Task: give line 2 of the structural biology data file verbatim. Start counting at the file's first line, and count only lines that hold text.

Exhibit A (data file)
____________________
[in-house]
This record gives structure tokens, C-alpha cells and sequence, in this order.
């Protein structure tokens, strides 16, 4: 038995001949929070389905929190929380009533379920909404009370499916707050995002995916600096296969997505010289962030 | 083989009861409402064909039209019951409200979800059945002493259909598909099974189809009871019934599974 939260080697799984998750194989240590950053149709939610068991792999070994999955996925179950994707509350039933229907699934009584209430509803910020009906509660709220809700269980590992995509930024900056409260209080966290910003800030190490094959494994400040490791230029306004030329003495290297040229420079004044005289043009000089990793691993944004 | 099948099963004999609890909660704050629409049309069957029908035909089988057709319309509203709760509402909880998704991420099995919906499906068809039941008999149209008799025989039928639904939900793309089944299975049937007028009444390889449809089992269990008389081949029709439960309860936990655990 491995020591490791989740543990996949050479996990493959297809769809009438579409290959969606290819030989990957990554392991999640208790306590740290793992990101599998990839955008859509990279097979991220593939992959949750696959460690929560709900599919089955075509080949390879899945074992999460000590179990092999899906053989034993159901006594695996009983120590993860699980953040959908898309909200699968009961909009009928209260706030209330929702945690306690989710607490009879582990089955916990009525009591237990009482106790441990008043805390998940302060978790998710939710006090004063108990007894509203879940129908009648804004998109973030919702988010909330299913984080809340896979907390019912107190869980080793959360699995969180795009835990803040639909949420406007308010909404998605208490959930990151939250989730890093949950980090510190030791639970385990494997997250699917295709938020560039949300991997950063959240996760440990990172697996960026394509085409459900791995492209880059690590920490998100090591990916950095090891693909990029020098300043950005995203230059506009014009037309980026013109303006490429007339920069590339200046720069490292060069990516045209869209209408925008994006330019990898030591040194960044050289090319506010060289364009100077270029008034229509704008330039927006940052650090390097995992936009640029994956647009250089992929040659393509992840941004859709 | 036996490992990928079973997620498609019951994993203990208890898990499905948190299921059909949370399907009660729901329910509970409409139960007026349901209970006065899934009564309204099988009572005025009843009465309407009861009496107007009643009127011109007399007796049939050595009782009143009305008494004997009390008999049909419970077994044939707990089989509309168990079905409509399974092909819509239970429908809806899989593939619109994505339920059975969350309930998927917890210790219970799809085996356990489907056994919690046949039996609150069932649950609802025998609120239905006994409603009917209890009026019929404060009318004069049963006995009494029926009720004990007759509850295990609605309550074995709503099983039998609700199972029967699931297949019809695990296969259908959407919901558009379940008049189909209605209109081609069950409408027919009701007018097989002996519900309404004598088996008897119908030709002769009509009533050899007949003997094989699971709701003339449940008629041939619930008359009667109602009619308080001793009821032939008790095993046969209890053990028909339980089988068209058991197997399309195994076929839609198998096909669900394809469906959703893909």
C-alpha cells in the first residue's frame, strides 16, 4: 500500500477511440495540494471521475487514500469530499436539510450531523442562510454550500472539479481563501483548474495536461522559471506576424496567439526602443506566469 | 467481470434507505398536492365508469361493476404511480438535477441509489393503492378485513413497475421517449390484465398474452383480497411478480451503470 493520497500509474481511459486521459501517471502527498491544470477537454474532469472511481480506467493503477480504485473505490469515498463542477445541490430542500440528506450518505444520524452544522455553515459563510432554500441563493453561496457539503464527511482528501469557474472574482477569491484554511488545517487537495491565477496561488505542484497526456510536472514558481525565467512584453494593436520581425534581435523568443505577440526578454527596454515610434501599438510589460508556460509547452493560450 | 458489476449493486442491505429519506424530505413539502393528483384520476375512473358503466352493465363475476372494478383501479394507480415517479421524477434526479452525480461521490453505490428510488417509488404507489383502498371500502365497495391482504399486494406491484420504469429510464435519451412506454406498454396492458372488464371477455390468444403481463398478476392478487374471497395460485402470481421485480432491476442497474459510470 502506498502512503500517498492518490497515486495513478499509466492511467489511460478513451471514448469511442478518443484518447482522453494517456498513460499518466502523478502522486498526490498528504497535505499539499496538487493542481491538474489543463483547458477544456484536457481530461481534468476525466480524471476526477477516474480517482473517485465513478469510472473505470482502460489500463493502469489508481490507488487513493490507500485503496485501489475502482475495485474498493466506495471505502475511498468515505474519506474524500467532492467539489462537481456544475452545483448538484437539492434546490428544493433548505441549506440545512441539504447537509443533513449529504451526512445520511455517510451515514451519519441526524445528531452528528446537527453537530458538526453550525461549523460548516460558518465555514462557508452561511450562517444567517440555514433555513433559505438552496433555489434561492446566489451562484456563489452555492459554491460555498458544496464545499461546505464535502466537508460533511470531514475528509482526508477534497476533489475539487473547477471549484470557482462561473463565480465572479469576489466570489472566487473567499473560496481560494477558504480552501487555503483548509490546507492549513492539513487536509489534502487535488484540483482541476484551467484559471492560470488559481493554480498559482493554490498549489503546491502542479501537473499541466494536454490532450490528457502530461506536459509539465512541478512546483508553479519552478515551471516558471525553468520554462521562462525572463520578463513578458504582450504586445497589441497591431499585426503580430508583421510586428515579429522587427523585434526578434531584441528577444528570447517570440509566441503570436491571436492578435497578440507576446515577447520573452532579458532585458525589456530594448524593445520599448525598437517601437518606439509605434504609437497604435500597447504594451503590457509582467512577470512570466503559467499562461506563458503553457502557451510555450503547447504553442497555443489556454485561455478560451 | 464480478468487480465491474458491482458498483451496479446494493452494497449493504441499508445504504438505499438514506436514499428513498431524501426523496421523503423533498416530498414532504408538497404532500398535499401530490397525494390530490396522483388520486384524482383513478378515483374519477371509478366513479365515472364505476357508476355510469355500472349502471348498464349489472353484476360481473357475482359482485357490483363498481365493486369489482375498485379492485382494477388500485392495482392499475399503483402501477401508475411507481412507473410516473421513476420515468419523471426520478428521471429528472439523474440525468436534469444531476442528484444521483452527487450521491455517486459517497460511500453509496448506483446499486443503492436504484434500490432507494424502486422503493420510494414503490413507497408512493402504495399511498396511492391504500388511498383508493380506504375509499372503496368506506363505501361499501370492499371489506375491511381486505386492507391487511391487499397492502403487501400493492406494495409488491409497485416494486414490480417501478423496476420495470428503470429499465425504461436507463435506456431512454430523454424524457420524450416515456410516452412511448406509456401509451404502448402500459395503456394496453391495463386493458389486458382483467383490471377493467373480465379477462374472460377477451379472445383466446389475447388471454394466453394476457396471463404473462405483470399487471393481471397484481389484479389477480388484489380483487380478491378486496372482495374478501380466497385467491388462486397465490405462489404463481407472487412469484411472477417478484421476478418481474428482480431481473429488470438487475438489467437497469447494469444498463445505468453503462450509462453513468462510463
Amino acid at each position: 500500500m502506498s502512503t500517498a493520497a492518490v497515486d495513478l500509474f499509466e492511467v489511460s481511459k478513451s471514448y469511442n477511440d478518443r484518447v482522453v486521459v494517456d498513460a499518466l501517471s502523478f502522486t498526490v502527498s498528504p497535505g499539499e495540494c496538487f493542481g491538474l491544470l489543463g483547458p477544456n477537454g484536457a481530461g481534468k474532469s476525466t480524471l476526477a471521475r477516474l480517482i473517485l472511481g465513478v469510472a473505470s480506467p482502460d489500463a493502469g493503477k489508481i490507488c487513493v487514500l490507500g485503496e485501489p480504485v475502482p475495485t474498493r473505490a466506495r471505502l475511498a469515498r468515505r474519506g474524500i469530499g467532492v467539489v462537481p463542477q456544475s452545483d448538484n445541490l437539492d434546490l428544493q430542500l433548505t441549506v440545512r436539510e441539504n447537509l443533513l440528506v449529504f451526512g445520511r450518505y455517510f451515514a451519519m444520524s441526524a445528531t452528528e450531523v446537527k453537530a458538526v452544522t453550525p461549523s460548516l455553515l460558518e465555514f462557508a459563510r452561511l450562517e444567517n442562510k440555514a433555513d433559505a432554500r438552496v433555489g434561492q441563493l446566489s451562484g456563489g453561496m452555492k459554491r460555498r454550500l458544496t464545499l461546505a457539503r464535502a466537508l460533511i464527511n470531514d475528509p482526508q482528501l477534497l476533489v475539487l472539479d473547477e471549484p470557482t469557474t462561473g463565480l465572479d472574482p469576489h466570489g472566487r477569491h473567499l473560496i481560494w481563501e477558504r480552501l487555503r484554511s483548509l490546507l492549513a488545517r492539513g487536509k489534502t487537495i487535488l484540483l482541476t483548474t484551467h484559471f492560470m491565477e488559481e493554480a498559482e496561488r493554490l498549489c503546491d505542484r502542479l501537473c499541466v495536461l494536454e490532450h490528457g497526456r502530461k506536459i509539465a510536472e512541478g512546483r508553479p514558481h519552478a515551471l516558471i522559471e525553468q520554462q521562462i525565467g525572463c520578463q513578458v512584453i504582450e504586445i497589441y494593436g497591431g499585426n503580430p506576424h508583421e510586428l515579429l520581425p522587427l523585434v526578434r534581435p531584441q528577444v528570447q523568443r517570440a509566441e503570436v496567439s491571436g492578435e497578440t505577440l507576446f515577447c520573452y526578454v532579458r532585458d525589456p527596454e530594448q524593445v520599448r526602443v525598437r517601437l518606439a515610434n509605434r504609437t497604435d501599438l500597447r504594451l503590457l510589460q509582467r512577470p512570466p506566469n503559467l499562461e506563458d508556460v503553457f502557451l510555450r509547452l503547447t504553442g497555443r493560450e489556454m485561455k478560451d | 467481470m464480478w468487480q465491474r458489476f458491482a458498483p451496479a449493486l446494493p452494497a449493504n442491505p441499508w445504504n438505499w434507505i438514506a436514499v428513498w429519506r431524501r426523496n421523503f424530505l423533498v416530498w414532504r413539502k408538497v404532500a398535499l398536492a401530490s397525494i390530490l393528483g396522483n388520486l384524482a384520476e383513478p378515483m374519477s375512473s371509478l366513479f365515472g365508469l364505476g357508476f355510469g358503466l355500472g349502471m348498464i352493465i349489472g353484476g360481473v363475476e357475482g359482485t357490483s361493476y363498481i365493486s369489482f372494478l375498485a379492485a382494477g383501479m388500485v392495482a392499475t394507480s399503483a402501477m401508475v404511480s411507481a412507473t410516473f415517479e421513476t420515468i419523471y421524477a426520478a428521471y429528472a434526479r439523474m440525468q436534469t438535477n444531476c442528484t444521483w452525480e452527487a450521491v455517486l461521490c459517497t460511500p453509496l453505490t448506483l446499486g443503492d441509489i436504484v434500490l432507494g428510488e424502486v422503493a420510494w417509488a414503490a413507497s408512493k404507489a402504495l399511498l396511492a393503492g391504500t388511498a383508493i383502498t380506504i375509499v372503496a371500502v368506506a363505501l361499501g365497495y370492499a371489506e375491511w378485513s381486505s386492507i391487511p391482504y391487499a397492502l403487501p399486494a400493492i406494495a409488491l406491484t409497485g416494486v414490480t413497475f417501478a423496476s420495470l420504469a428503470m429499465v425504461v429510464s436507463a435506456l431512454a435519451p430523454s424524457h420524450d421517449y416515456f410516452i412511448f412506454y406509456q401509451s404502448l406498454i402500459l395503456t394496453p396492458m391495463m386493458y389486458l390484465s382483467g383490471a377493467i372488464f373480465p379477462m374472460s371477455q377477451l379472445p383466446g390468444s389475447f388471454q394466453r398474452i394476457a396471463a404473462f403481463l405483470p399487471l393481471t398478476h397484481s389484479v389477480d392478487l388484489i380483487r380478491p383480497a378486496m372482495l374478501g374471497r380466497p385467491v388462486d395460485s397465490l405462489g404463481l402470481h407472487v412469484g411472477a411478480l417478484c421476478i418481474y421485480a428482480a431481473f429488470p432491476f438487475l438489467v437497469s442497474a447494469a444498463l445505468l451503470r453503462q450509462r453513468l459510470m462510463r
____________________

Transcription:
This record gives structure tokens, C-alpha cells and sequence, in this order.